Skills shortage threatens electronics success

Skills shortages and insufficient research and development are threatening the success of the UK electronics industry, says a new survey by KPMG.

Poor links between universities and industry, and a lack of funding for start-ups are also to blame.

KPMG’s Electronics in Focus report says the industry should forge closer relationships with government and educational bodies, to help develop policies to preserve its strong market position.

The UK electronics sector is the fifth largest in the world with annual sales of £90bn. Though 95% is foreign owned, and there is a trend towards moving low-value assembly work abroad, UK electronics manufacturing grew by 14% annually between 1995 and 1999.

This growth was down to investment in high value-added production: half of all European semiconductors are made in the UK and 70% of the world’s mobile phones contain a UK-made chip.

The survey found that 98% of industry leaders saw the skills shortage as a key problem, with more than half believing the situation will get worse in the next year.

Over nine out of 10 believed working with the education sector could help improve the public perception of the industry. Nearly seven out of 10 called for tax credits on R&D spending, to encourage more research.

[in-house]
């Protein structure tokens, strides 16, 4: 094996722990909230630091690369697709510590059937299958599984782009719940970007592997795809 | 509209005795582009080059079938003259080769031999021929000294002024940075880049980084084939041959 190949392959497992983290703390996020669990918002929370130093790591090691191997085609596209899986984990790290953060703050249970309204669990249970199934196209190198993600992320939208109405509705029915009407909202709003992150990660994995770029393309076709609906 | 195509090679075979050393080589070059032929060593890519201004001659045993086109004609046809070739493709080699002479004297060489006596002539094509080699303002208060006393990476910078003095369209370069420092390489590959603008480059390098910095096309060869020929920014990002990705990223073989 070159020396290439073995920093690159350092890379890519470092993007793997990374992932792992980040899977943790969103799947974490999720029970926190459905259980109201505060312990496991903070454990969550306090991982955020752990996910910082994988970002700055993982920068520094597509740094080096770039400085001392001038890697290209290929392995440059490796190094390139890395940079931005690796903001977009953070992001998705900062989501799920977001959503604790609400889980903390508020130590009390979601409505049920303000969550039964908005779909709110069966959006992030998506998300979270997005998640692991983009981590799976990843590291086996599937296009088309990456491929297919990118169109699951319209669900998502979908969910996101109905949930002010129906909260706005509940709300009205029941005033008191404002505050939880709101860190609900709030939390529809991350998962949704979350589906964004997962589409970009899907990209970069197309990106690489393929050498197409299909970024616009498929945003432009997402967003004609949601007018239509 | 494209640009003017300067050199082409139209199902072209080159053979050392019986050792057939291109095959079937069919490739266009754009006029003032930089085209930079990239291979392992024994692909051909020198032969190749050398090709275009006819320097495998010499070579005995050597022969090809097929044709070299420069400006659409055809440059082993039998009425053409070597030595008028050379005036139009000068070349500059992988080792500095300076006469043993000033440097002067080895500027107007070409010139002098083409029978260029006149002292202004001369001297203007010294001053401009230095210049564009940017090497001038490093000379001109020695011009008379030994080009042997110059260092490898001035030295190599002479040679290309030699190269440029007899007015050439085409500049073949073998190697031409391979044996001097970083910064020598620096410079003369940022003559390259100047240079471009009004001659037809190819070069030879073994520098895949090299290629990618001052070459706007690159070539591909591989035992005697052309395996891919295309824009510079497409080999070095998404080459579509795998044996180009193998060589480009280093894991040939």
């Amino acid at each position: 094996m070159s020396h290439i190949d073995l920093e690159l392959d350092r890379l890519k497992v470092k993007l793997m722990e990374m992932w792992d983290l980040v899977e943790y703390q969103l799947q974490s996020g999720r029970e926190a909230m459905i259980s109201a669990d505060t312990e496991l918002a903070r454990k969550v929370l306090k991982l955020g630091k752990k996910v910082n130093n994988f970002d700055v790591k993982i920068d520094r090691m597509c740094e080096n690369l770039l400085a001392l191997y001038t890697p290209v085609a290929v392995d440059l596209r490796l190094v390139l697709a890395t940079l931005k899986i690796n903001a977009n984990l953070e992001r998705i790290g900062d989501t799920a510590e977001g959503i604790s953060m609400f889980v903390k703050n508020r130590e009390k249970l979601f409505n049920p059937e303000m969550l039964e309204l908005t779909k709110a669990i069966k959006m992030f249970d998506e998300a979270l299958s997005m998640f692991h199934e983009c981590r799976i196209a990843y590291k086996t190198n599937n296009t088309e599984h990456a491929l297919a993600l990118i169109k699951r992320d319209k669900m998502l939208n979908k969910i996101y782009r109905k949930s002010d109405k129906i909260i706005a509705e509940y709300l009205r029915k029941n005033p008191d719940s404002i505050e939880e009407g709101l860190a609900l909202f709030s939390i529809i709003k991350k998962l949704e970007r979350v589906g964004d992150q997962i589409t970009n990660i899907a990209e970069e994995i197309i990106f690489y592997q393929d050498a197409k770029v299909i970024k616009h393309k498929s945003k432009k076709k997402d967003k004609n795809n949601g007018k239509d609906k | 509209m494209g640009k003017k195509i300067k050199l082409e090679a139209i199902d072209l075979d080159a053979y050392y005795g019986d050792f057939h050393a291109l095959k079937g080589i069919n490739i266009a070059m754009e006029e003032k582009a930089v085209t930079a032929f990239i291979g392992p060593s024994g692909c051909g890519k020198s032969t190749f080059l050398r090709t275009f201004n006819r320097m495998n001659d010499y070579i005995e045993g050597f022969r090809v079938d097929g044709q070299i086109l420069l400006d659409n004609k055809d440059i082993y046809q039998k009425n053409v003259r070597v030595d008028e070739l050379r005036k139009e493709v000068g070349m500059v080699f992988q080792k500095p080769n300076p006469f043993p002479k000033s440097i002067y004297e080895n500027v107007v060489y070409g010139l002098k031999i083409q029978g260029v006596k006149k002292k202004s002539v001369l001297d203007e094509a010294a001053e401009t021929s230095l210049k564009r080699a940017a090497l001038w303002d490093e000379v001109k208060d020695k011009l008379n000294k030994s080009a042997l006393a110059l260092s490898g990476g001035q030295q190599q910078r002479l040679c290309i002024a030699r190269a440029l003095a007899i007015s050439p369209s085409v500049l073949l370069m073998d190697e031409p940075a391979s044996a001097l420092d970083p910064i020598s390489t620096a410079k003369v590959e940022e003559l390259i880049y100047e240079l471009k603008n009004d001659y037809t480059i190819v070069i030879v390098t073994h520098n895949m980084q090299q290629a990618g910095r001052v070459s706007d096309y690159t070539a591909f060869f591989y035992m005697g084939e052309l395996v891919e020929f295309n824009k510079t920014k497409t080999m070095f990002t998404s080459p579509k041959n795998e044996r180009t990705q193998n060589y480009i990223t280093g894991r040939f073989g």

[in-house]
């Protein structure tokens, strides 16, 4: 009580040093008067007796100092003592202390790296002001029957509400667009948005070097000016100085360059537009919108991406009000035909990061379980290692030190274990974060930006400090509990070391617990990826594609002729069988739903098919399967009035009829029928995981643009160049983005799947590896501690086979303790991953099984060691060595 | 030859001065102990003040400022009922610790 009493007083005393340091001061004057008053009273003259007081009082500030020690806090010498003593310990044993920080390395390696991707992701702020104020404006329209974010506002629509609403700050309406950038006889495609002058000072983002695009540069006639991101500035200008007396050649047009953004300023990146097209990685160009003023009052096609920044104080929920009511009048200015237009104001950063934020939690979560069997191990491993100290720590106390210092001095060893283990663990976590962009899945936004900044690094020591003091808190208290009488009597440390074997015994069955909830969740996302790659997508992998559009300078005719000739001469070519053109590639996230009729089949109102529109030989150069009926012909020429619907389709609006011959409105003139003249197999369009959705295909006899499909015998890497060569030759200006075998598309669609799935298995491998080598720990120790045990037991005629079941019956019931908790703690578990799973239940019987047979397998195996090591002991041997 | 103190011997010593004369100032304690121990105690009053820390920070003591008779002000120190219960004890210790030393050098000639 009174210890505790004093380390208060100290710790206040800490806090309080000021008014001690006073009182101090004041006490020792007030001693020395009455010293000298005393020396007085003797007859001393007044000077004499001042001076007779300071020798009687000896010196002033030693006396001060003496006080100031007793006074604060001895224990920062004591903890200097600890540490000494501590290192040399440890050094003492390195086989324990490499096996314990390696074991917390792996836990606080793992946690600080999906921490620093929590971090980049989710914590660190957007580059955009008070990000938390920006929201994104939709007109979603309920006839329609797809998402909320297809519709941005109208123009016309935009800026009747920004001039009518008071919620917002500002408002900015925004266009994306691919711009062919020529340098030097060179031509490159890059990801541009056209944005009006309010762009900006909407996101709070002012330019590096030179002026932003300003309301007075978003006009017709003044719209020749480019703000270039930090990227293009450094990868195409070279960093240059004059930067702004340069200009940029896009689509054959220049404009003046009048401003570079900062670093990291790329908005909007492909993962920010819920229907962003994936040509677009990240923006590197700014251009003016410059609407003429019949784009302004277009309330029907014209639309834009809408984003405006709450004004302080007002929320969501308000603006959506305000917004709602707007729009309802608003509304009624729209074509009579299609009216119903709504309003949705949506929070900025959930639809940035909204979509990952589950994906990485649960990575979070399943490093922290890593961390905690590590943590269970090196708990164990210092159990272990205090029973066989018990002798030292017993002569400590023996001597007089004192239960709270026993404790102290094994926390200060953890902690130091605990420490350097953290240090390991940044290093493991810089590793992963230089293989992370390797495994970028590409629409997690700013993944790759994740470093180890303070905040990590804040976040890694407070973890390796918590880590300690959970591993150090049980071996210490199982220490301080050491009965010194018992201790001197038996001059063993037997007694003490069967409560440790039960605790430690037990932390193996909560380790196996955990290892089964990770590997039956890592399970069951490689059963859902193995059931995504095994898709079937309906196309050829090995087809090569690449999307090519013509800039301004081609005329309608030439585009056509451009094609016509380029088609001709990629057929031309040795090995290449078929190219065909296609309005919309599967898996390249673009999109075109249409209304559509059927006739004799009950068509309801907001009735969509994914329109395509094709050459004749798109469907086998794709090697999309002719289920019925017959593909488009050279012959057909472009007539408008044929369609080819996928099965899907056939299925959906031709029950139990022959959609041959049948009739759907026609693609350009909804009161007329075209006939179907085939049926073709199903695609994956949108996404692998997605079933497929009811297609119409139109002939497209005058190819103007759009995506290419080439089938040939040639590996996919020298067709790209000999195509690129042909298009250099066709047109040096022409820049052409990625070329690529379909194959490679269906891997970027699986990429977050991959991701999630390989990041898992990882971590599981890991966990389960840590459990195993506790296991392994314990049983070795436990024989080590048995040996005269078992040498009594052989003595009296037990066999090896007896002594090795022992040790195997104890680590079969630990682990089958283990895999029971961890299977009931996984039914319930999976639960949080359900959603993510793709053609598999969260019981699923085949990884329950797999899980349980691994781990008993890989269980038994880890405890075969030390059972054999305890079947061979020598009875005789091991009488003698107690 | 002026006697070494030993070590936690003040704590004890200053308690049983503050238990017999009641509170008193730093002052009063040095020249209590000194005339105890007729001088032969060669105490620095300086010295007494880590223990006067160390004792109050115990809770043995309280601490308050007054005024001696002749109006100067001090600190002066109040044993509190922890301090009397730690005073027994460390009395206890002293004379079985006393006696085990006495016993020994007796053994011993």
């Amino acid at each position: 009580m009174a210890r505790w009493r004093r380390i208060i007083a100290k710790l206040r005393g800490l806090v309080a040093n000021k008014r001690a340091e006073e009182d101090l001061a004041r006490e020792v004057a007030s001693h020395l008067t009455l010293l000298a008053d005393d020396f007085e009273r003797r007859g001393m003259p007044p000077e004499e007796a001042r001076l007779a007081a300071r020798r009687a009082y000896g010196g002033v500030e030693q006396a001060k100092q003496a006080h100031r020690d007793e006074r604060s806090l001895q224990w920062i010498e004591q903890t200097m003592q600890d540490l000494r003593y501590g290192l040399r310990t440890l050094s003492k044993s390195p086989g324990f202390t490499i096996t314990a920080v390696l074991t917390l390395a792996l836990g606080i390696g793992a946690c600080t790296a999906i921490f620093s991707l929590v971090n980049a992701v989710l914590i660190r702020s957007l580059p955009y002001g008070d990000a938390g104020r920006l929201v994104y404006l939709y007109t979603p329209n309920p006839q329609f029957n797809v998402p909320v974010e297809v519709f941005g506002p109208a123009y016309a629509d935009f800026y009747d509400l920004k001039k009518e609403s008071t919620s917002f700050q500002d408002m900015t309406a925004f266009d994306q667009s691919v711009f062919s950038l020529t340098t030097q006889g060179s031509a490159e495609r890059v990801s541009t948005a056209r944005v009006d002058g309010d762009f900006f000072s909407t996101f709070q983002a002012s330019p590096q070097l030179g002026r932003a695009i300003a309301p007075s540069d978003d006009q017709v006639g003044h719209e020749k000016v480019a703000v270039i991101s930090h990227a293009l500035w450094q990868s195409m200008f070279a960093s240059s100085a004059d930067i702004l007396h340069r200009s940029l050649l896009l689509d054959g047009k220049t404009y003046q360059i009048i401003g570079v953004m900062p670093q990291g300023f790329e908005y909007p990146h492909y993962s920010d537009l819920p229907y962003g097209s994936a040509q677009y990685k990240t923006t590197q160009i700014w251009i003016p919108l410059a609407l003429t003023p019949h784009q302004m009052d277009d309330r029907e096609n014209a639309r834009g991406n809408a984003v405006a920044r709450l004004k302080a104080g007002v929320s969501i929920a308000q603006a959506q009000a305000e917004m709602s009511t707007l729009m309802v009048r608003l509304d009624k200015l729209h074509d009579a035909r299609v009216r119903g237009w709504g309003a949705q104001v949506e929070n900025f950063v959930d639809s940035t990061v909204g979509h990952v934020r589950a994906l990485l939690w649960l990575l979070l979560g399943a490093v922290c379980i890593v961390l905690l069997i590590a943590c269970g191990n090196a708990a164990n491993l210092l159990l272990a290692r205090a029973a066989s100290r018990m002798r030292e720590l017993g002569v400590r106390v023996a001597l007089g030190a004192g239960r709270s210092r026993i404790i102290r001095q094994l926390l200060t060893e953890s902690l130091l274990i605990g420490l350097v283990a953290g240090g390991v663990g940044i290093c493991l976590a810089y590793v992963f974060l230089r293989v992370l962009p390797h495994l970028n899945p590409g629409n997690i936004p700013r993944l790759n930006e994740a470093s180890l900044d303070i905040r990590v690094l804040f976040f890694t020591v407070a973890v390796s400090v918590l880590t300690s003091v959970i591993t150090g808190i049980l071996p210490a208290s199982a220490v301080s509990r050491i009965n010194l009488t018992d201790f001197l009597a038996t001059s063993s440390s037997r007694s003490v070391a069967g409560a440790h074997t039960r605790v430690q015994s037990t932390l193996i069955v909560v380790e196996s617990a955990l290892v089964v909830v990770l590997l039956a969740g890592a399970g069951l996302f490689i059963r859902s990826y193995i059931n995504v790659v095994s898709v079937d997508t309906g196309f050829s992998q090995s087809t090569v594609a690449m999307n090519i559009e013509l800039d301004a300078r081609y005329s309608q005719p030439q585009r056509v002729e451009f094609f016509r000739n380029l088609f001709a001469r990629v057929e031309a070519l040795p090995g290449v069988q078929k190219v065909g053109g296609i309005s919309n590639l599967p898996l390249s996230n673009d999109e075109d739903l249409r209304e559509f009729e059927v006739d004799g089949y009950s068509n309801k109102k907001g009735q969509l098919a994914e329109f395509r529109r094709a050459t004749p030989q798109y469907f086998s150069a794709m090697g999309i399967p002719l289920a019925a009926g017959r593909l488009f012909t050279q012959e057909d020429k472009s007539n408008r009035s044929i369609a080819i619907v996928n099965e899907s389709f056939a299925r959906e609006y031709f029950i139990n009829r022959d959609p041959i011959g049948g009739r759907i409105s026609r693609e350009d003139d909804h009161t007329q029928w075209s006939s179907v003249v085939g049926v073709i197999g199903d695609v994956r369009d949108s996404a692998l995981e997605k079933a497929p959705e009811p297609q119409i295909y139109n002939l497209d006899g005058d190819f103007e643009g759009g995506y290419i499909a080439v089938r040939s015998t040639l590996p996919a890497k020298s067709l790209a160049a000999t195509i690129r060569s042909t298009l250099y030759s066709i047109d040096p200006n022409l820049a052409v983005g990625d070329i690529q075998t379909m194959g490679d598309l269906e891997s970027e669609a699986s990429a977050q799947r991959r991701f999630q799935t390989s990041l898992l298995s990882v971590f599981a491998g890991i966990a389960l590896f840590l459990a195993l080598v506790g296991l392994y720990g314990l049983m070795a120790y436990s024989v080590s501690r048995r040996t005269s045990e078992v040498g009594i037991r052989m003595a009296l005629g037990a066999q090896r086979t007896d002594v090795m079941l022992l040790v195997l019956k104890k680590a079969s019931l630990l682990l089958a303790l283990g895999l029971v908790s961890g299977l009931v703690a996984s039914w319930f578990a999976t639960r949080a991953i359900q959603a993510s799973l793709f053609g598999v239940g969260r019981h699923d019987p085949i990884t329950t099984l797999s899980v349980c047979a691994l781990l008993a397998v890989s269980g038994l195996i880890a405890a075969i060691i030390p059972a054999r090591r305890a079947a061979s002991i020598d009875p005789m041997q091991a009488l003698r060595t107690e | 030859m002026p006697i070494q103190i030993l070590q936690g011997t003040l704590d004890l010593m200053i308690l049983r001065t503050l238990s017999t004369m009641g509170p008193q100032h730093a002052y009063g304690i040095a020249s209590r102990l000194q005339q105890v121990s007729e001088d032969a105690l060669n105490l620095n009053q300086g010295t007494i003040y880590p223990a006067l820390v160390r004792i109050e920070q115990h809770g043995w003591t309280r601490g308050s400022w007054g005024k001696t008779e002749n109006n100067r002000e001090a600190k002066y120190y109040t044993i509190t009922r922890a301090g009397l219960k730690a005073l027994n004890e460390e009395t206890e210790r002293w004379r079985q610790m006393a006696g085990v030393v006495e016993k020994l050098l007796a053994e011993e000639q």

UK R&D spending has not kept pace with the growth of the market. ‘The UK has to compete strongly to attract R&D spending by multinationals into the UK,’ according to KPMG.

Difficulty in finding finance is also a handicap. ‘Large electronics companies can develop readily from ‘garage’ beginnings, but only when investment is available to support start-ups,’ the report adds.

Professor David Rhodes, chairman of specialist electronics supplier Filtronic, said: ‘Skills shortages are a grave concern. The numbers of experienced engineers in particular are declining.’

But he added: ‘Research by universities is not significant except for a few places, such as Southampton. I have a strong view that the prime role of universities is to provide good people to go out into industry rather than to provide research.’

On the topic of funding, he said finance is usually available ‘for anything that has a future’.

KPMG’s report was based on round-table talks with leading electronics companies such as ARM, BT Cellnet, IBM, Motorola, Philips and Xerox, followed by a questionnaire sent to all 186 members of the Federation of the Electronics Industry.Electronics in Focus can be viewed at: